Do those seem small? No way. Those are huge. Those things to do impact a lot. You will likely not see it on a global or national scale, but you will touch the lives of every person you meet on the way to getting those goals accomplished. 

Nothing better than getting a new best friend at your local shelter...


You don't think that volunteering at a pet shelter is having an impact? Look at the dog you're walking. Look at the workers that are tired and drained from watching those poor animals get sick or be passed over for younger or prettier dogs. Look at those animals with nobody to give them a forever home. You're helping them because you are becoming a positive presence in their lives. Look at what you can do. Yes, you.

Don't have the time or resources for the big ways? That's fine! Making an impact in a small way is good, too.

You can change the world with flowers, if you like


  • Say hello to your neighbors and ask them how they are
  • Walk your dog in your neighborhood
  • Plant a small garden
  • Take shorter showers
  • Go vegetarian for one day out of the week
  • Help someone else with their groceries
  • Smile when you make eye contact with someone on the street
  • Say "please" and "thank you"
Whoa, are these actions really something that makes an impact? Absolutely. These small, seemingly trivial acts will make an impact, but you might not see it right away. 

Tiny actions are like pebbles. You cast a small pebble in a pond and it ripples the surface; they're small, but look at how they grow! Someone, however, has to start them. You might not think that a simple walk around your neighborhood is much, but it's a step to being more active, so it's good for your health. Your neighbors will be conscious of your actions, too, and notice you more, which is safer for you if you start a routine and they notice you haven't done your daily walk in a long time...you'll also notice more things in your neighborhood, and maybe be more aware of the goings-on in your own backyard, which can be safer for everyone.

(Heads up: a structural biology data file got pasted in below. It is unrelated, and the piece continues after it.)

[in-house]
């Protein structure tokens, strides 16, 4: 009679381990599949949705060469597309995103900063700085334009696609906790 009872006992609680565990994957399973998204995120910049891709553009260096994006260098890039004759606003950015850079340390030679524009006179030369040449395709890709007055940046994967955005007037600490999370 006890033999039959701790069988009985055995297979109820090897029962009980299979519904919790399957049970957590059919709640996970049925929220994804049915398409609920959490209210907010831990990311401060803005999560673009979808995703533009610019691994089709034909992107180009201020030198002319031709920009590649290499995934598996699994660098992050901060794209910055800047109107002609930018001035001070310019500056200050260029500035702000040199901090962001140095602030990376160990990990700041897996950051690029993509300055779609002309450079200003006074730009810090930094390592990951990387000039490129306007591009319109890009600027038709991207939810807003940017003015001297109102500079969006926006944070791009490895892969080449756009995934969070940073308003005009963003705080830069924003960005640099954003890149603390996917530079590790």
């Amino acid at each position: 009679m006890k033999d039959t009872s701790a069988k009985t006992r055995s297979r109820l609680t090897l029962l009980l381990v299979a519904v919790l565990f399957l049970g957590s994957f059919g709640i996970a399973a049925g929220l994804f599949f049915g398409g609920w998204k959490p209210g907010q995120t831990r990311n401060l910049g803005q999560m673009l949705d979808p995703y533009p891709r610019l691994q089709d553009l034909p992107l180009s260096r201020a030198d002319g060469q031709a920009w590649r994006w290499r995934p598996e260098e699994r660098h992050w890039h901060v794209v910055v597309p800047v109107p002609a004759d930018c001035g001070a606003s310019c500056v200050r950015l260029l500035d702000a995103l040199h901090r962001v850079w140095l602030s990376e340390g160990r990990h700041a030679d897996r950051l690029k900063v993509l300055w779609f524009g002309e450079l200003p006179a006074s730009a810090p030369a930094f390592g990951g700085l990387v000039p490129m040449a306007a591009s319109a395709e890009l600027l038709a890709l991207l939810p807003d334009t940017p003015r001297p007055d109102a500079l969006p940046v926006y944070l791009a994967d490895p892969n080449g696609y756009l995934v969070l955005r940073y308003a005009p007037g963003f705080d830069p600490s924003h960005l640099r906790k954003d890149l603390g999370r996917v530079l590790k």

Planting a small garden reduces your carbon footprint by adding a tiny bit more greenery...and if you plant things like lettuce or tomatoes, it'll cut down on your grocery bill! Maybe it'll grow into a hobby that you love, that gives  you a little bit more purpose, that brings you about 10% more happiness.

Going vegetarian for one day out of the week will impact your health in huge ways, as well as be better for the environment. There's a huge environmental impact that goes on when you choose meat every day, especially grass-fed beef. As horrible as it sounds, grass-fed is worse for the environment than grain-fed beef. Grass-fed animals need about 5 times more food than grain-fed, emit exponentially more methane(fart way more) than grain-fed, and takes all that much more land and water to maintain all of that grass than grain-fed animals do. Buying produce, however? That's good for your body, good for your wallet, and ultimately good for the planet. If everybody in America went vegetarian just once per day, you'd be shocked as to how much of an impact that would make for the planet. 

There was a point, in spring, that I didn't go to the grocery store for two weeks because of all the stuff I was growing.
You can only imagine how much money I saved.
Don't think that helping someone else at the grocery aisle is something powerful? Oh, ye of little faith. What if you became the highlight of someone's day by being that stranger, that random act of kindness? What if you were the sole reason a stranger smiles today? Can that be bad? Can that be harmful? Of course not. It's little changes every day that matter. No one person can change the world, but they can change their world. Let me say that again.

No one person can change the world, but they can change their world. 

So, yes. My resolution is to make an impact, even if it's a small one every day. 

And, of course, spend more time with my friends!

Happy cooking and happy eating.